THE ROLE OF SMALL SCALE INDUSTRY IN
NATIONAL DEVELOPMENT IN NIGERIA
Ayozie Daniel Ogechukwu, Delta State University, Abraka, Delta State,
The Federal Polytechnic, Ogun State, Nigeria
A business whether small or big, simple of complex, private or public is created to provide competitive prices. Business in Nigeria has been classified as small, medium and large. In both the developed and developing countries, the government is turning to small and medium scale industries, as a means of economic development and a veritable means of solving problems. It is also a seedbed of innovations, inventions and employment. Presently in Nigeria, SMEs assist in promoting the growth of the country’s economy, hence all the levels of government at different times have policies which promote the growth and sustenance of SMEs. Small scale industry orientation is part of the Nigerian history. Evidence abound in the communities of what successes our great grand parents, made of their respective trading concerns, yam barns, cottage industries, and the likes. The secret behind the success of a self reliant strategy does not lie in any particular political philosophy, so much as the people’s attitude to enterprise and in the right incentive is adequate enough to make risk worthy businesses a necessity for the nation. There had been many policy actions by the government, governmental agencies and the private sector to promote SMEs in Nigeria. Many experts recognize marketing as a major problem and relevant solution to the growth of SMEs.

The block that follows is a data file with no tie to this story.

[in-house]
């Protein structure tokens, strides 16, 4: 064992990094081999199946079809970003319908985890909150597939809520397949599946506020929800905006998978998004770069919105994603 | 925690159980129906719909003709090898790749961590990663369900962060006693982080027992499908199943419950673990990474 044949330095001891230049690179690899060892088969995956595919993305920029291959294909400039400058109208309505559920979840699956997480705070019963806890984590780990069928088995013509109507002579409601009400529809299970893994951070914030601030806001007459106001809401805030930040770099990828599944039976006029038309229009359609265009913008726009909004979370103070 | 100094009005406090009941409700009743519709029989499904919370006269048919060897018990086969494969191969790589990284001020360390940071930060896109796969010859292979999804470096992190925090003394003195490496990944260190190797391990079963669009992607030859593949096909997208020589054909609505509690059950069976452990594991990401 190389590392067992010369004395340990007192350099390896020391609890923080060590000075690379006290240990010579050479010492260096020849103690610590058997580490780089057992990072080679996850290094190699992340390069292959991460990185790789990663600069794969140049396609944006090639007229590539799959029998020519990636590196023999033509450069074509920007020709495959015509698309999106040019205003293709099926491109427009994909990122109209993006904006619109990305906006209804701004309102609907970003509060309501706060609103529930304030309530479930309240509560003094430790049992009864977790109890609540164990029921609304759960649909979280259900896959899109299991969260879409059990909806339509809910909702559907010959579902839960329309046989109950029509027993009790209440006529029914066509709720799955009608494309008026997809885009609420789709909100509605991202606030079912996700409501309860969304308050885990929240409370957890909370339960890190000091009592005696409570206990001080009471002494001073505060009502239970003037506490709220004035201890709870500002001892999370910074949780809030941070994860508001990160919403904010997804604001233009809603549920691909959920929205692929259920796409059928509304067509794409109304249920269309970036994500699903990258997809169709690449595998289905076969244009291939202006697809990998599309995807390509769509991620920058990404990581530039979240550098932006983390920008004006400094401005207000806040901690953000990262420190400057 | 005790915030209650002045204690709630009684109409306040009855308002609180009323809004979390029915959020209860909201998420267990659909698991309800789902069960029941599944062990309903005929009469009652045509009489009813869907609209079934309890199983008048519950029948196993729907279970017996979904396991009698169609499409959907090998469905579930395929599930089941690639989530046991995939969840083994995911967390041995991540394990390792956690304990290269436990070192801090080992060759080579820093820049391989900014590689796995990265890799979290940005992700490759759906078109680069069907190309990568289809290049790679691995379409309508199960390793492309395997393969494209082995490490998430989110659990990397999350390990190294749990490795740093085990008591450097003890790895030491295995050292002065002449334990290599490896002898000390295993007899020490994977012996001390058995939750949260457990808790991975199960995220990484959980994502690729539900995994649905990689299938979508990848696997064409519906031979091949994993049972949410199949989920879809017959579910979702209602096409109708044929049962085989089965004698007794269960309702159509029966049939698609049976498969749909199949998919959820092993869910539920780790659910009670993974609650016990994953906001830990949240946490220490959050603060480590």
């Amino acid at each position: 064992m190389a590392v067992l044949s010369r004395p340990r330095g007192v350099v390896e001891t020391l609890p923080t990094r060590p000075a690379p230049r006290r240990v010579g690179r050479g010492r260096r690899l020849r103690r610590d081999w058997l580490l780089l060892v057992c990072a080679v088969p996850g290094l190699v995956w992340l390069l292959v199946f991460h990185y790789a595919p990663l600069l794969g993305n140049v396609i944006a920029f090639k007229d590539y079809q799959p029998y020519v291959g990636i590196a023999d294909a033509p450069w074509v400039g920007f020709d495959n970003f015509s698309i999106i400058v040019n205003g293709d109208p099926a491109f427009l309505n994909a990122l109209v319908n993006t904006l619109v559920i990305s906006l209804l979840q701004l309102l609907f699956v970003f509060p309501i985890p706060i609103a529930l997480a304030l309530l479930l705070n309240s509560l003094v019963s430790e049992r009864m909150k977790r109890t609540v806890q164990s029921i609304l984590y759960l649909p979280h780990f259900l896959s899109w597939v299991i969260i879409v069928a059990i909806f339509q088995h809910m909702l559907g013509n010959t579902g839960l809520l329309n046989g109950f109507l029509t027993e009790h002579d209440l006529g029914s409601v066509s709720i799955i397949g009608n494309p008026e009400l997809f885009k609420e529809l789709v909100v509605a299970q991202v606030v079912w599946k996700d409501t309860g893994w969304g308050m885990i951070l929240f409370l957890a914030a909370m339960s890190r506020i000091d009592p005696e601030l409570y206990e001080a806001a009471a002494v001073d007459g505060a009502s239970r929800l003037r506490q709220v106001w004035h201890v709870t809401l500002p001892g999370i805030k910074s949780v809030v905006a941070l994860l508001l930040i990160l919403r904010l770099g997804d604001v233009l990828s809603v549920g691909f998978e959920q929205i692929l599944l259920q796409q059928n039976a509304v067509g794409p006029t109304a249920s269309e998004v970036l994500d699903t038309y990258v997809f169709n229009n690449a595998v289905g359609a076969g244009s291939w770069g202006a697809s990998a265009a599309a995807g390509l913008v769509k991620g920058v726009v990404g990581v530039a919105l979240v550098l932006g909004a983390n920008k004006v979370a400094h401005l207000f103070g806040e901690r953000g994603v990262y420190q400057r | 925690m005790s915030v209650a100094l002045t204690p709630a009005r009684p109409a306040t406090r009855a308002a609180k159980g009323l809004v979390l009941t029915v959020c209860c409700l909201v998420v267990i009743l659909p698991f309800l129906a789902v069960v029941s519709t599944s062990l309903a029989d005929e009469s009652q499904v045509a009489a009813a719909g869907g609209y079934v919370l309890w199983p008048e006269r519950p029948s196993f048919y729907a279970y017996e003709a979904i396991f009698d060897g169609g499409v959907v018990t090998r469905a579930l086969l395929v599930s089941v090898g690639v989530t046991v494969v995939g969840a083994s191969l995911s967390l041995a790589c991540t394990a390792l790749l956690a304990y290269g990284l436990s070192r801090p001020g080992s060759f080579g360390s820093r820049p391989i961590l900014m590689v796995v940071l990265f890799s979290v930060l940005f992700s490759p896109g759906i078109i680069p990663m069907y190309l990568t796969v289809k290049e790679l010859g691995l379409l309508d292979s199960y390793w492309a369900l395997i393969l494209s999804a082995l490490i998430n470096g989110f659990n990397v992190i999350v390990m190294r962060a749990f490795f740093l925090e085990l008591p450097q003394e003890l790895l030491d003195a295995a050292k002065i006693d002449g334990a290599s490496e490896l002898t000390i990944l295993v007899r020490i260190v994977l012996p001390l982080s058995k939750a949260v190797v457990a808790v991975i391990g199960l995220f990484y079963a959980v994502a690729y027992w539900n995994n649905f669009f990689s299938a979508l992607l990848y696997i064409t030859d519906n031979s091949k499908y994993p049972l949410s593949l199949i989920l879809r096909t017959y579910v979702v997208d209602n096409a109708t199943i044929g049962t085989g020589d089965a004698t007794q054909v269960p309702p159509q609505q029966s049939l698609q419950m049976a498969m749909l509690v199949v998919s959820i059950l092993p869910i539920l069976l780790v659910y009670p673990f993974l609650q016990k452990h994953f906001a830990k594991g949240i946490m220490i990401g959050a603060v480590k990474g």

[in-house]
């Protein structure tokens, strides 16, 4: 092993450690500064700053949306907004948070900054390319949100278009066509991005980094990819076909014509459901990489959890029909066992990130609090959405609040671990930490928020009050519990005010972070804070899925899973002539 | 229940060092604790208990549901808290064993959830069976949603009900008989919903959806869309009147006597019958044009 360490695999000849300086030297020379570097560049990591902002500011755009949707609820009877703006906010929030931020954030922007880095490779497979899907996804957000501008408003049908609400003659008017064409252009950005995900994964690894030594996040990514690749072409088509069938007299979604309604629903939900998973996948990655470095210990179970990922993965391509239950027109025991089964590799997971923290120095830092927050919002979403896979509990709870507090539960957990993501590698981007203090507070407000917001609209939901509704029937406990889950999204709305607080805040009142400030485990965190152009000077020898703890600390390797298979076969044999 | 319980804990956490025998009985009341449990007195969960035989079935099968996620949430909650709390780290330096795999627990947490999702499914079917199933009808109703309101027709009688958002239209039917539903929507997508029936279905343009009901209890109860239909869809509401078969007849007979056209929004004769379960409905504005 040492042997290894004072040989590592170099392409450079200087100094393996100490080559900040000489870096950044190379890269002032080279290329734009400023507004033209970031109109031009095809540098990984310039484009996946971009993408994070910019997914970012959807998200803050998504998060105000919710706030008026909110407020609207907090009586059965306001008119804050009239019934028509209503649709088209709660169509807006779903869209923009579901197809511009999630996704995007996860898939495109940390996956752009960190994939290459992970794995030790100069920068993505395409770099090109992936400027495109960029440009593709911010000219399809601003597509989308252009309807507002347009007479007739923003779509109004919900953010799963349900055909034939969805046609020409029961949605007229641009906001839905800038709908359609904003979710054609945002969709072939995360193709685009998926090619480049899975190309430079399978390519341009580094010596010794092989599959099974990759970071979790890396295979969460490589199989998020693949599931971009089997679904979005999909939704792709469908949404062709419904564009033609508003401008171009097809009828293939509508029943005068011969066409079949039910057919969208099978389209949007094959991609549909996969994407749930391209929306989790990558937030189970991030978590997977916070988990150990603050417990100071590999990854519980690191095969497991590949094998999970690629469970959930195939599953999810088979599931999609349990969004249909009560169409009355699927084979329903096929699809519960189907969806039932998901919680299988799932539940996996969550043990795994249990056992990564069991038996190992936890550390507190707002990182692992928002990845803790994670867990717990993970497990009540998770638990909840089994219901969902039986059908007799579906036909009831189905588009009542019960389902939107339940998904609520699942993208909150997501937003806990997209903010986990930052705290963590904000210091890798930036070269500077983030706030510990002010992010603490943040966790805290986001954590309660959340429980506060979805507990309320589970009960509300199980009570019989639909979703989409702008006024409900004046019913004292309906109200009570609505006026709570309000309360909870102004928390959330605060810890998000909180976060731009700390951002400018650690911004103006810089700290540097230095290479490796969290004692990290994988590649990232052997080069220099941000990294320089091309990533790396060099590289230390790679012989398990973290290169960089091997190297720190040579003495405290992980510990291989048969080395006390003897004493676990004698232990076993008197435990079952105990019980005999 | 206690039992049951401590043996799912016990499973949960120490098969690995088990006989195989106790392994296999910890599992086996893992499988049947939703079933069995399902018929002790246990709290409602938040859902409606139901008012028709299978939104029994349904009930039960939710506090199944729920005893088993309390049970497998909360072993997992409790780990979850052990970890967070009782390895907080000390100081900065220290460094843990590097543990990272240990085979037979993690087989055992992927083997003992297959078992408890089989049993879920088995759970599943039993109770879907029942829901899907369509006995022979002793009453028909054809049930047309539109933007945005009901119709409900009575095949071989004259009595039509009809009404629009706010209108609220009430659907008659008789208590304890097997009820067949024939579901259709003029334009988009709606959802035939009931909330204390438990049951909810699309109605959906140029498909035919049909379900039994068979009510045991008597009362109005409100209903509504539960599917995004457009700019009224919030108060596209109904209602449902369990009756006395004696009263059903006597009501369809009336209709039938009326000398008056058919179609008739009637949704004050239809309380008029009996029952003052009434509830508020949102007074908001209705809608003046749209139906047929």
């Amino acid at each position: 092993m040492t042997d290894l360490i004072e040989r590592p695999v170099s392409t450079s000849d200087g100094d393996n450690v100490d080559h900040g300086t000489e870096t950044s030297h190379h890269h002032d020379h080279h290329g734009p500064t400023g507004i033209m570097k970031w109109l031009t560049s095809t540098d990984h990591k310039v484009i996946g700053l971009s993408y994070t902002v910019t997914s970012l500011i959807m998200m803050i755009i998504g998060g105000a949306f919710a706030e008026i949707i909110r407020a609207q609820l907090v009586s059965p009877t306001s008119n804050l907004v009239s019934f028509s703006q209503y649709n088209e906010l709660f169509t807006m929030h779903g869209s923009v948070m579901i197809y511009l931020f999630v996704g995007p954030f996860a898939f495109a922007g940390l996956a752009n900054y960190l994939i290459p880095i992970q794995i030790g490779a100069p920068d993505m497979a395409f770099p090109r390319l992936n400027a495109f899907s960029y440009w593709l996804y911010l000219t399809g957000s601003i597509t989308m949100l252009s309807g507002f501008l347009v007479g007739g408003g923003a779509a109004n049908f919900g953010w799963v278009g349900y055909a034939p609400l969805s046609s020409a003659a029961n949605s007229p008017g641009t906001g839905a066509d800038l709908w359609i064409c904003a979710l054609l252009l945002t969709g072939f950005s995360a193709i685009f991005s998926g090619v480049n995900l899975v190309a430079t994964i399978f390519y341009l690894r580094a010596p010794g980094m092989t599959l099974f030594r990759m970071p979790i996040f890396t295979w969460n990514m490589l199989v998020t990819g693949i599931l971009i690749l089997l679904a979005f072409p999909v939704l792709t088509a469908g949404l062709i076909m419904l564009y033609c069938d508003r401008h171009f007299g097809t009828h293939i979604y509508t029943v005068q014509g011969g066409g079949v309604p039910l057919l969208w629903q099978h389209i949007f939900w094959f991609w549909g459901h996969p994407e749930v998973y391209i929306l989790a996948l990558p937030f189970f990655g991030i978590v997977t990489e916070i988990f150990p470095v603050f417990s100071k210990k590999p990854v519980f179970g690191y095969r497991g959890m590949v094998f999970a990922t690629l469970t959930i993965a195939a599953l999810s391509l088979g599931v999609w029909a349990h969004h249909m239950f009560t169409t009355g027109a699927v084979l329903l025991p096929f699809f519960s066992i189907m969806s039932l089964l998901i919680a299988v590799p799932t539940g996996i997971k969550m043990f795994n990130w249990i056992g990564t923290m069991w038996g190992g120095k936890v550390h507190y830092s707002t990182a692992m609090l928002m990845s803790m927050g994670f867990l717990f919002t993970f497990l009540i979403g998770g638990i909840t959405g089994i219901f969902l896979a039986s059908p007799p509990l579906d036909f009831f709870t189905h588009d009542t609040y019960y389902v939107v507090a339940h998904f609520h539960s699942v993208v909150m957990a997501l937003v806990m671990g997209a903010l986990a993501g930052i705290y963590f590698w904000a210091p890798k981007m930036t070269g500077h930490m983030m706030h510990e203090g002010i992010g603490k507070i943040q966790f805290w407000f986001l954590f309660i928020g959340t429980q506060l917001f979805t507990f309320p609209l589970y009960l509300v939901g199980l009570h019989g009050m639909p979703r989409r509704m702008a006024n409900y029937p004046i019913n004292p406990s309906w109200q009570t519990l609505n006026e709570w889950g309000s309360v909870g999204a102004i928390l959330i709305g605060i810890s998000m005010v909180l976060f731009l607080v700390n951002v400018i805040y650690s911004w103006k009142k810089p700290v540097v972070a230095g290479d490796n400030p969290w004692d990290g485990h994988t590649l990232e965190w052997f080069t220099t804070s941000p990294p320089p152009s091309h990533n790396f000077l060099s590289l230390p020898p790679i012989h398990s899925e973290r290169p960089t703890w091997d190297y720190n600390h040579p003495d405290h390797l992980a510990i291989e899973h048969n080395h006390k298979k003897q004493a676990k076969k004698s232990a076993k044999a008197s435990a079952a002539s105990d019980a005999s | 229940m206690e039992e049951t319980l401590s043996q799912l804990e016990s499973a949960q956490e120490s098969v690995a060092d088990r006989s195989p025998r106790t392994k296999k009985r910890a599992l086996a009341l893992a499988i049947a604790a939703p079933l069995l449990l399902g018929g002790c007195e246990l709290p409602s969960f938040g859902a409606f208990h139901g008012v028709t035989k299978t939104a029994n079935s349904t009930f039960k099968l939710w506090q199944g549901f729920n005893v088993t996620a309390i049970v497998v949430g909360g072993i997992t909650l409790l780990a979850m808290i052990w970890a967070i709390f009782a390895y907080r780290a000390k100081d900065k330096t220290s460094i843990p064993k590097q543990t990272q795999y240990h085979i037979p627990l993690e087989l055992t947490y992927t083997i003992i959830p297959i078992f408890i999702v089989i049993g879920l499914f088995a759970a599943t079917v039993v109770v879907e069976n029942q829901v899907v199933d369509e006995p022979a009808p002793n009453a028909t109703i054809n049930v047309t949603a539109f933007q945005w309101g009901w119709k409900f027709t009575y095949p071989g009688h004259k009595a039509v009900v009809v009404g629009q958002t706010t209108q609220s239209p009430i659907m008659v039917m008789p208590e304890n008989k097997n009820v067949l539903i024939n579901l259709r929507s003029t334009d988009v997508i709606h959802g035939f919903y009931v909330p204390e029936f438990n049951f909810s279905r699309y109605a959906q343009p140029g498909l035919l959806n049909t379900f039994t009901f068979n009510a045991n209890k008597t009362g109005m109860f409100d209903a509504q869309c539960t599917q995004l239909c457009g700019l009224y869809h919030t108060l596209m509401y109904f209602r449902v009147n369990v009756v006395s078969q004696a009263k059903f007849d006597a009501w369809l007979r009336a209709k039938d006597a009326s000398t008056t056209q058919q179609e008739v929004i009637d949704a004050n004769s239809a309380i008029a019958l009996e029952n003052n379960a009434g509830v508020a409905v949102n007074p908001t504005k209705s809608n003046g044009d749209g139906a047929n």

This paper identifies the historical development and orientation of SMEs in Nigeria, tackles the operational definition and scope, describes the role of the Nigerian government as a participant, regulator and facilitator, both legally and politically in the growth of SMEs. It identifies the marketing problems of SMEs in Nigeria, the provision and enactment of beneficial and supportive laws, the provision of infrastructural facilities, constant man-power and development, direct financial assistance to SMEs and the establishment of finance institutions to support SMEs. It identifies the roles of SMEs in Nigeria’s development and growth. It concludes by clearly specifying the role of marketing to the survival of SMEs in Nigeria, and Advances relevant recommendations. For SMEs to survive marketing practice and principles must be given prominence.